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France 1916: The Battle of the Somme
Thiepval, Ulster Tower
Not a few of the men cried
Australia was not the only part of the British Empire and Commonwealth to suffer grievous loss at the Battle of the Somme. On 12 July 1916, in the Protestant regions of the north of Ireland, there were no customary Orangeman’s Day parades with loud beating of the drums, lines of marching men and the skirling of flutes and bagpipes. Instead, at midday, traffic stopped in Belfast, and throughout the province of Ulster. People stood, heads bowed:
In the middle of the roadway policemen on point duty stood rigidly to attention. The leaden seconds dragged away until the hands of the clocks had moved five minutes. And overhead the flags hung at half mast. The rain fell incessantly
Clifford King, The Orange and the Green, London, 1967, p.7
Among those silent crowds most would have known someone who just days earlier had been killed or wounded at Thiepval on 1 July 1916. On that day the men of the 36th Ulster Division advanced at 7.30 a.m. from the area of the woods to the left of the road, the D73, between Thiepval and the crossing of the River Ancre in the valley beyond. North of the Ancre, too, the Ulstermen were making for the German lines.
At first glance the story of what happened to the Ulstermen that day is straightforward. They managed to press forward and seize a German strong point known as the ‘Schwaben Redoubt’ near the top of the hill to the right of the road where Connaught Cemetery now stands. This was one of the few successful actions on what became a day of disaster for the British Army. However, there they were soon trapped as other units to right and left, such as the Northumberland Fusiliers (at Thiepval), had been unable to move forward. As a result, the Germans were able to counter–attack with shell fire and machine gun fire from both flanks as well as from the front. The 36th Ulster Division fought in the Schwaben for seven hours until by mid–afternoon they had reached the limits of their endurance. Heavy German machinegun fire from the untaken village of Thiepval prevented their pioneer units digging communication trenches across the old no–man’s–land to their rear, and an ever–increasing number of men were being wounded or killed as German attacks and fire grew ever stronger. There was little hope of reinforcement as all 12 infantry battalions in the division had been committed to the morning attack.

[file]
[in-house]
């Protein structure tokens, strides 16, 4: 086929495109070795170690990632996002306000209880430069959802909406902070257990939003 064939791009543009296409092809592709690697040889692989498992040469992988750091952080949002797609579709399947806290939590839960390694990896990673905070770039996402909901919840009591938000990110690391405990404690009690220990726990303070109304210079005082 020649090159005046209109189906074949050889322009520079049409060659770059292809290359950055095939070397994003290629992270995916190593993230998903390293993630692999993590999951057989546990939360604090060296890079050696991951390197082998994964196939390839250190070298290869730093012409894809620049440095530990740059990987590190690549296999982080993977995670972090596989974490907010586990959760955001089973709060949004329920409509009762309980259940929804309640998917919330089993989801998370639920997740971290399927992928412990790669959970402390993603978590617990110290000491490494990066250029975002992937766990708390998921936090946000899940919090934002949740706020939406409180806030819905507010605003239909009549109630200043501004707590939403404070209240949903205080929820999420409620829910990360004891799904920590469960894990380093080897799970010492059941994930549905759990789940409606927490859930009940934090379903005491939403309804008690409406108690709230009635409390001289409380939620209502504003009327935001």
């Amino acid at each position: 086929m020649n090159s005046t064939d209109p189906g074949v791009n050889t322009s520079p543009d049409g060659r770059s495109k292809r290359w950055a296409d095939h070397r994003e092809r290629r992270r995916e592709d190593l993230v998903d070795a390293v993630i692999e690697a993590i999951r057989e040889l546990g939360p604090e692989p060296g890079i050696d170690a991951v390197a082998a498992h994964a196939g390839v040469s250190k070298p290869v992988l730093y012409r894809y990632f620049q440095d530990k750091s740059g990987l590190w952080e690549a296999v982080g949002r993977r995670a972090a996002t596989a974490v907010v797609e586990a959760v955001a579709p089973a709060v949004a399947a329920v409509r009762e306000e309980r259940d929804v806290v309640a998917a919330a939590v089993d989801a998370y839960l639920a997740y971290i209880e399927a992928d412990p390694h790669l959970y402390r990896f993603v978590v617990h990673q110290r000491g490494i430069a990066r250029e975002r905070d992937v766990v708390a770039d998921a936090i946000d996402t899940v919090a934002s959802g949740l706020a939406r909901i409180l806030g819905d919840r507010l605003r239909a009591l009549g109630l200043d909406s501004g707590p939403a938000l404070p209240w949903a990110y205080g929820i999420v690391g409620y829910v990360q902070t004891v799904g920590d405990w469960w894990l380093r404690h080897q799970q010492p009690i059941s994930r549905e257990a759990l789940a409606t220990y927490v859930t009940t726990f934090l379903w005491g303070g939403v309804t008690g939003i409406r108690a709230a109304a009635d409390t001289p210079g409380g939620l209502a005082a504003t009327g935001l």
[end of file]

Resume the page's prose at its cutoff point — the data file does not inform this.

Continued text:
We could see the muzzles of some light field guns firing at us … the barrels parallel to the ground. They were pumping out shells as fast as they could. It was awful; there was hardly any escape from them.
Private J Devennie, 10th Battalion Royal Innskilling Fusiliers (Derry Volunteers), quoted in Martin Middlebrook, The First Day on the Somme London, 1977, p.223
By nightfall what was left of the 36th Ulster division was back in the lines from which they had started in the morning. About one man in four, more then 5,000 men, was either killed, wounded or missing. Some units were especially badly affected. The 13th Battalion Royal Irish rifles (County Down Volunteers) had lost 595 men, well over half the battalion. One officer described the post–battle roll call:
Not a few of the men cried and I cried. A hell of an hysterical exhibition it was. It is a very small company now. I took 115 other ranks and 4 officers (including myself) into action. I am the only officer and only 34 other ranks are with me now.
Philip Orr The Road to the Somme, Belfast, 1987, p.191
Where the Ulstermen fought and died there is a memorial – the Ulster Tower. It was constructed with funds raised totally by public subscription and unveiled on 19 November 1921, the first memorial of its kind to appear on the old Somme battlefield. Just inside the gate is a stone listing the names of Ulster recipients of the Victoria Cross during World War I, including Private Robert Quigg of Bushmills who went out into no–man’s–land looking for his officer, Sir Harry Macnaghten. Behind the Tower is a tearoom staffed by members of the Somme Association from Belfast. You can always get a good cup of Ulster tea at the Tower!
© 2013 Department of Veterans' Affairs and Board of Studies NSW :: Last update - December 2010